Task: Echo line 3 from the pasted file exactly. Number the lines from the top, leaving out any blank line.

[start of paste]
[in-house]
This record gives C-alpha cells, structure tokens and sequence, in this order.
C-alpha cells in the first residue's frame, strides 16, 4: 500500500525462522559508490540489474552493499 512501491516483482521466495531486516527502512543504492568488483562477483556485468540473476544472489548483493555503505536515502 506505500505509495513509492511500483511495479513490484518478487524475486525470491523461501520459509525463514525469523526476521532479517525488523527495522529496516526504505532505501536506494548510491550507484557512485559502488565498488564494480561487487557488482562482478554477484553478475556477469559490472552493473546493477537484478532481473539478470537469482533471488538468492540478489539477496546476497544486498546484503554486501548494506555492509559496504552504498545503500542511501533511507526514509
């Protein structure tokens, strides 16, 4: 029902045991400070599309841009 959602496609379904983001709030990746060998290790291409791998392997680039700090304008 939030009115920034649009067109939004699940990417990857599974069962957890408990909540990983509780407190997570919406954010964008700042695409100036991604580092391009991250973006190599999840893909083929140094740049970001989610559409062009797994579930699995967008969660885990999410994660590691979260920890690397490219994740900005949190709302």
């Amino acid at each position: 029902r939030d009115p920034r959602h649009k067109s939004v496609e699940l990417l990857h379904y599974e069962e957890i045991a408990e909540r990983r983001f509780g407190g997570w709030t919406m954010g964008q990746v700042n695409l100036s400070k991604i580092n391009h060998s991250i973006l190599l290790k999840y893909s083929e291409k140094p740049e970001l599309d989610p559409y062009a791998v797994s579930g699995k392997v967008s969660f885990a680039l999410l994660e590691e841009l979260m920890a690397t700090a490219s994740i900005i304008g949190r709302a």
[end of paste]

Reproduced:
C-alpha cells in the first residue's frame, strides 16, 4: 500500500525462522559508490540489474552493499 512501491516483482521466495531486516527502512543504492568488483562477483556485468540473476544472489548483493555503505536515502 506505500505509495513509492511500483511495479513490484518478487524475486525470491523461501520459509525463514525469523526476521532479517525488523527495522529496516526504505532505501536506494548510491550507484557512485559502488565498488564494480561487487557488482562482478554477484553478475556477469559490472552493473546493477537484478532481473539478470537469482533471488538468492540478489539477496546476497544486498546484503554486501548494506555492509559496504552504498545503500542511501533511507526514509